EAIE Conference in Dublin
By Stephanie Braudeau
QS Intelligence Unit team has attended the EAIE Conference in Dublin in September 2012 and here is a summary of the attended sessions:
1. Increasing enterprise cooperation and making students more employable
The first speaker, Luca Pirozzi, from the European Commission first gave the audience key facts and initiatives about job market for graduates. For instance, we learned that currently 32.3% of all Europe population has a higher education degree and by 2020, 35% of all jobs will require a high level of qualifications. Then, an initiative called Europe 2020 was discussed which aims to improve the quality and relevance of higher education. We learned that some Knowledge Alliances will be launched in 2013 to strengthen Europe’s innovation capacity and closer cooperation between HE and businesses.
The second speaker was Marjo van der Valk-Kuijpers from TU Eindhoven. She shared her experience with a consortium hosted at TU Eindhoven, revealing how it cooperates with local institutions including the Chamber of Commerce, the Vocational School and the University of Applied Sciences.
Finally, Paul Blackmore from University of Exeter, Head of Employability & Graduate Development explained how important the different aspects to find a graduate job are. According to the International Student Barometer, University of Exeter is ranked number one in Careers Advice. According to the institution, a graduate job is composed of the following set of knowledge:
• Personal transferable Skills
• Career Management Skills
• Work Related learning/work experience
• Enterprise skills & commercial awareness
• Good degree
2. Universitas 21: a consortium approach to inspiring global perspective through education abroad
The objective of U21 was reminded to the audience, which is the collaboration, cooperation and comprehensive involvement. Today, 650,000 students and 100,000 staff are in the U21. The three key-note speakers showed how each university is developing a particular programme for studying abroad.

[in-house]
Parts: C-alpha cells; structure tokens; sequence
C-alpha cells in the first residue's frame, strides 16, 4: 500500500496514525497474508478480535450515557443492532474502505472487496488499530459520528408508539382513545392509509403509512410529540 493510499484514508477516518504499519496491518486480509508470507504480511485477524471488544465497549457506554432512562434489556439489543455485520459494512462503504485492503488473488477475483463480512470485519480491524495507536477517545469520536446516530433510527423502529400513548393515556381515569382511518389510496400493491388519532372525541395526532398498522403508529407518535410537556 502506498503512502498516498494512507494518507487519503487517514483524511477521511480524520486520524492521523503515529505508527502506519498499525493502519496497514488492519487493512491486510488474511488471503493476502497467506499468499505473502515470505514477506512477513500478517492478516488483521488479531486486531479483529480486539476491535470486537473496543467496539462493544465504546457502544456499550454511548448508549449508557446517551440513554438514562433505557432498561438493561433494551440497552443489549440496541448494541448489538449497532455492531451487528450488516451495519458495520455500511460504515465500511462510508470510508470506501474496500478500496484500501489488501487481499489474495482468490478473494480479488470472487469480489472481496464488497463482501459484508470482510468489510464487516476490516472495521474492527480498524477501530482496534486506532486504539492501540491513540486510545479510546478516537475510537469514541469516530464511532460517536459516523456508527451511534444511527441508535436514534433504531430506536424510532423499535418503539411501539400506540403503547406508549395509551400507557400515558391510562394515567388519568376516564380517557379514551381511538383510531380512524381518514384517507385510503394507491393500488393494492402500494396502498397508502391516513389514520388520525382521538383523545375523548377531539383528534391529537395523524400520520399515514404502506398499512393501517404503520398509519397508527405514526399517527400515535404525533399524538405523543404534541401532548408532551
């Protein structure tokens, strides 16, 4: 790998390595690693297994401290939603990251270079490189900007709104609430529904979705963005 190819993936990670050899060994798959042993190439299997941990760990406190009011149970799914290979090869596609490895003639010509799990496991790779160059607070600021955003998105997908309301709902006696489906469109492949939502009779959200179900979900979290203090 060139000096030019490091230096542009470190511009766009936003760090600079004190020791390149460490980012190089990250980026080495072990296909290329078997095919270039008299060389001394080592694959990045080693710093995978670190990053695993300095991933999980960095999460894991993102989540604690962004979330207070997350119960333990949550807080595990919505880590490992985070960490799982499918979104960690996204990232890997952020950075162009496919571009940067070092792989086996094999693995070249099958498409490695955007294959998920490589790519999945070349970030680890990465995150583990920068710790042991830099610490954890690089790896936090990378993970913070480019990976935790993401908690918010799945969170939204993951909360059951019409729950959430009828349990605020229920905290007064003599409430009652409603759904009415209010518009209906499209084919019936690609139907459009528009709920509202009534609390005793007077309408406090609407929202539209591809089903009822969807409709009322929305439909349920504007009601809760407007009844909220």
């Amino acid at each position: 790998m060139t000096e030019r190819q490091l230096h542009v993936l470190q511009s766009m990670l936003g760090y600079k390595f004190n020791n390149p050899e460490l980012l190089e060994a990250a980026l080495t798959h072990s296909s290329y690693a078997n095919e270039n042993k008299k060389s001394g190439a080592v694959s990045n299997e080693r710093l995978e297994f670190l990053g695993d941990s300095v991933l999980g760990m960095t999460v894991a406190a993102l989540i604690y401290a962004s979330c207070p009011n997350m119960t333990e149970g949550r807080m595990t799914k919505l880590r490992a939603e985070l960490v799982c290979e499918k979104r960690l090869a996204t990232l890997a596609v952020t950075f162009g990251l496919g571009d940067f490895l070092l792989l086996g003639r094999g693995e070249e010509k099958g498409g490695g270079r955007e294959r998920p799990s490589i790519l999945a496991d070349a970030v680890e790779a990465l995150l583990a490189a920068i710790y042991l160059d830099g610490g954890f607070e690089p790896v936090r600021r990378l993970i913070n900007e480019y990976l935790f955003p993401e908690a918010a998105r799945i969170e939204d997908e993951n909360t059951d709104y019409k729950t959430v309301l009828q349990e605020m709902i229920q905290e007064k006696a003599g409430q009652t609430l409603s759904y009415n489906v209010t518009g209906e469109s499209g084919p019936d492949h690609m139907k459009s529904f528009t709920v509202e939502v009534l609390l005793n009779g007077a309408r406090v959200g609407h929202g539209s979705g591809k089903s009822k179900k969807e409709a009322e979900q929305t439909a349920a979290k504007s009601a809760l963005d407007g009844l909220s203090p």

Rachel Wellam from University of Melbourne highlighted a programme implemented in 2005, called Global Issues Program (GIP) in agreement with 8 partners. The GIP enables students to choose one core subject among four and students can now mix and match online, campus and exchange courses.
Gail Armistead from University of Nottingham focussed on the practical aspects implemented at the institution to prepare exchange students.
Beena Anderson from University of Birmingham presented the benefits and issues of a new module created in a three-year period allowing selected students to spend their studies in three different countries (Birmingham, Delhi and Melbourne), the first campuses giving 20 credits each to its students except for its Indian partner.
3. International admissions in Europe: Universities vis-à-vis Business Schools
The session has been cleverly chaired by Agnes Leyrer from Educational Testing Services, on one hand presenting two leading business schools (IE Business School and ESMT Berlin) and two major universities on the other hand (Aalto University and Tilburg University). Each institution stated its own selection and admission process and a table comparing key elements was concluding the session.
- IE Business School does not have any deadline for applications for the MBA programme, a rolling admission model is used.
- ESMT Berlin has many stakeholders; it has been founded by a 25 companies and institutions.
- Both Tilburg University and Aalto University do not require students with work experience; and the latter does not charge tuition fees to both domestic and international students.